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Survey focuses on United Methodist men

Oct. 3, 2005

By Rich Peck*

NASHVILLE, Tenn. (UMNS) — Do most men in the United Methodist Church believe the Bible is the inerrant word of God, or do they believe it is the word of God to be interpreted in the light of its historical context and the church’s teachings?

How much time do men spend in private devotional activities?

What type of music does a man prefer in worship?

How much does a man give to his congregation?

These and other questions are included in an online questionnaire developed by the churchwide Commission on United Methodist Men.

The commission is inviting all men who are members of the United Methodist Church to visit http://www.gcumm.org/ and click on “UMC Men’s Study - Individual” to answer 45 questions about their congregation, faith, involvement, history, family and theology.

The survey will enable researchers to tabulate demographic data with church activities, theological viewpoints and reasons for participating (or refusing to participate) in various groups.

The online survey is the second of two studies launched as the result of action taken by the 2004 General Conference in Pittsburgh. Delegates to the top legislative body of the 10 million-member denomination intended the study to help the commission “develop effective resources, respond to current needs, challenge long-held assumptions and develop effective strategies” for reaching men. The study committee will report its findings to the 2008 General Conference in Fort Worth, Texas.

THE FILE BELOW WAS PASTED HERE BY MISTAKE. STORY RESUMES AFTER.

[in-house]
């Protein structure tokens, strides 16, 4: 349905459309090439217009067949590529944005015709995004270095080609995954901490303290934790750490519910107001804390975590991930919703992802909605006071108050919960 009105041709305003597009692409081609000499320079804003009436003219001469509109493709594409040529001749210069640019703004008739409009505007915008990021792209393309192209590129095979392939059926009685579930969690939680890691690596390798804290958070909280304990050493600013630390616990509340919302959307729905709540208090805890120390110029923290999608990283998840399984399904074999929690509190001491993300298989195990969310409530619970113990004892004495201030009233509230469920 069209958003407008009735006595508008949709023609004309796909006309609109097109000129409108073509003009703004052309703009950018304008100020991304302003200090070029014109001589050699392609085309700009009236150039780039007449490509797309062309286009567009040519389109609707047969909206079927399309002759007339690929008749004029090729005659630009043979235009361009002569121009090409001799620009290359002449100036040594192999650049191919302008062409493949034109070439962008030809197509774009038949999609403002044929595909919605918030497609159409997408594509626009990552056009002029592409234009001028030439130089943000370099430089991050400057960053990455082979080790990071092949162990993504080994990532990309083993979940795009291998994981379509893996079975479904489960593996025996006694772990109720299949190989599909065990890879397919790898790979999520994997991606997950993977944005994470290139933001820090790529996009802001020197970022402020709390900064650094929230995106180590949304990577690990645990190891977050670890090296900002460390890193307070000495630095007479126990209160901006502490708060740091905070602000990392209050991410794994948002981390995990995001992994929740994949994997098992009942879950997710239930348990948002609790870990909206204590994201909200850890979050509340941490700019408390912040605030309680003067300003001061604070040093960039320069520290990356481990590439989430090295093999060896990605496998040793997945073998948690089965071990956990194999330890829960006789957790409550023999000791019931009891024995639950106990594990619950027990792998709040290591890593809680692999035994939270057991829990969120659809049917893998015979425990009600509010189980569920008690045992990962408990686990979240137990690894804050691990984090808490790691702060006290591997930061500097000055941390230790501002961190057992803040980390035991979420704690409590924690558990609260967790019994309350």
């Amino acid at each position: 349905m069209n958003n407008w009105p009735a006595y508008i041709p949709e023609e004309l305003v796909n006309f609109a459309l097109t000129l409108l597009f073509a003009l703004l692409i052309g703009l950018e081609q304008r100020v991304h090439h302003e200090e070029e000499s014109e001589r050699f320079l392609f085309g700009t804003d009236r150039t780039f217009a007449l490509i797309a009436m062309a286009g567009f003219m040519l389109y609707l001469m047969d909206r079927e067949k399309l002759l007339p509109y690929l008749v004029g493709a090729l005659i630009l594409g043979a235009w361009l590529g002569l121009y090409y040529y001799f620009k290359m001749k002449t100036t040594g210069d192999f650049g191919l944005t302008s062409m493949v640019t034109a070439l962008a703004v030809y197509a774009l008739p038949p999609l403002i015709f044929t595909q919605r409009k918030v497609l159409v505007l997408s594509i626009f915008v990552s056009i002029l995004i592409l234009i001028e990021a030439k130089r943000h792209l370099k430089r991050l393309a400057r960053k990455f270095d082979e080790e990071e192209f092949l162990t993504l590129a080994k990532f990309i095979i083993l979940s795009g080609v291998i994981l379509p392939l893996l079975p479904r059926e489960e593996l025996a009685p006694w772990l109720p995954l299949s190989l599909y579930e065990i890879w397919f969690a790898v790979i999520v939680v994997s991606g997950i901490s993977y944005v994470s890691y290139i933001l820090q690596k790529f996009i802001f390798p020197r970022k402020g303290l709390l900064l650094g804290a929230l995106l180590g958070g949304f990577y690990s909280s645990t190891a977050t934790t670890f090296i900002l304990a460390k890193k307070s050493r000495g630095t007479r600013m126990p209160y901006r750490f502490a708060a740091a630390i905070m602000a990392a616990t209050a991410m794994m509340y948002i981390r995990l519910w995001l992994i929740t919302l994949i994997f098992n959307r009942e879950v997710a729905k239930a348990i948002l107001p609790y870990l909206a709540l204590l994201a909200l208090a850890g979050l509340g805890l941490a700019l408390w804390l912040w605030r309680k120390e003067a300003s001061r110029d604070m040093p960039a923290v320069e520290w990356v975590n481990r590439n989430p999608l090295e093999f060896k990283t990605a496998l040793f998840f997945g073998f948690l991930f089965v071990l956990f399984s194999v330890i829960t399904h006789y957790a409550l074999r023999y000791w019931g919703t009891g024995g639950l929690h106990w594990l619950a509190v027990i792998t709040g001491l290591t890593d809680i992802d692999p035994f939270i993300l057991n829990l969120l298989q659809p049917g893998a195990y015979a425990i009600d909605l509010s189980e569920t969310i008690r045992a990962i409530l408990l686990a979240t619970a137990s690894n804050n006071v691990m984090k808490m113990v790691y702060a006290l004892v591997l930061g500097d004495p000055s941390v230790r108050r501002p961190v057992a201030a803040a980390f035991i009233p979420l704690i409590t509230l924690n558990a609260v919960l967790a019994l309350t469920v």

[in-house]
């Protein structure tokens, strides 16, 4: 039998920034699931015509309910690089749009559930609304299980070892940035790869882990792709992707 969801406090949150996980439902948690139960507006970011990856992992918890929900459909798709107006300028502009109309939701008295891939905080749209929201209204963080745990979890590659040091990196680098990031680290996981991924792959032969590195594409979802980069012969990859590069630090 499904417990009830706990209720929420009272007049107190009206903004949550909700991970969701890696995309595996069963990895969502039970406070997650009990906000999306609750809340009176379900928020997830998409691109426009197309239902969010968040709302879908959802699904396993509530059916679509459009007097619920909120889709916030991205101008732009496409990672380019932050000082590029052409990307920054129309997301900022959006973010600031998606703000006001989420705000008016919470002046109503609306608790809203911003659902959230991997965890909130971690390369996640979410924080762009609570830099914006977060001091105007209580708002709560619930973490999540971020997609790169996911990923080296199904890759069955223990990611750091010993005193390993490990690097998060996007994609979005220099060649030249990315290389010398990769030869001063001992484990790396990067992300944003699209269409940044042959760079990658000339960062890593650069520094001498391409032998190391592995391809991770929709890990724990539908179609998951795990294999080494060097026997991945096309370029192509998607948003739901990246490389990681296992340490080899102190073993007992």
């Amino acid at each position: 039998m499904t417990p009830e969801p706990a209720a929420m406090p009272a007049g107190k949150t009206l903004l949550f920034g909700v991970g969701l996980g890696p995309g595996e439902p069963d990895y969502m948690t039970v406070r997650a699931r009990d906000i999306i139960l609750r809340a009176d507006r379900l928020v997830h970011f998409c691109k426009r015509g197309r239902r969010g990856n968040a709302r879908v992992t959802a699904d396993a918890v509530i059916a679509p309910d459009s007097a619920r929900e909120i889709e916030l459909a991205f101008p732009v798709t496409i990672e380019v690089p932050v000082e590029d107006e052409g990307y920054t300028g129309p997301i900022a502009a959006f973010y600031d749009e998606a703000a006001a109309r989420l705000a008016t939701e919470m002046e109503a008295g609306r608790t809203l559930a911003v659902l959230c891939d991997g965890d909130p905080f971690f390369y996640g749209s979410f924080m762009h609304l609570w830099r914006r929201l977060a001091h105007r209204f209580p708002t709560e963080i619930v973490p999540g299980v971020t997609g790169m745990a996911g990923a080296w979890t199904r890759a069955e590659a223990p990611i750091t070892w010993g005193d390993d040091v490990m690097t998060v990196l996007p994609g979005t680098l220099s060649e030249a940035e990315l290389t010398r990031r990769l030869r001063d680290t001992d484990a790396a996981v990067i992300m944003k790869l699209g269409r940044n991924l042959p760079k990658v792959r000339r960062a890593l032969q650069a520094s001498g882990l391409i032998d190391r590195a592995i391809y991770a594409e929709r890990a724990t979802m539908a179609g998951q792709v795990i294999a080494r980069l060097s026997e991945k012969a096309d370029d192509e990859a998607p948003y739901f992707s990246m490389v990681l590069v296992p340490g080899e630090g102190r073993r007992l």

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Bishop William W. Morris

Last year, pastors and church leaders were asked to fill out a questionnaire about the participation of men in various church programs, study groups and activities. This year, the questionnaire is also online at http://www.gcumm.org/ (click on “Local Church Men’s Ministry Survey).

The two surveys will enable the Nashville-based commission to understand what programs, study groups and ministries are being offered by local churches, and how individual men think the churches are meeting their spiritual and emotional needs.

“The information from the two surveys will help the commission provide more relevant men’s ministry resources, training and strategies that increase the effectiveness of local churches with men,” said Bishop William W. Morris, the commission’s interim top staff executive. Survey results will also enable pastors and church leaders to understand the particular needs and interests of men.

Information about the surveys is available from the commission at (615) 340-7145 or  gcumm@gcumm.org


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Resources
General Commission on United Methodist Men
Big Brothers Big Sisters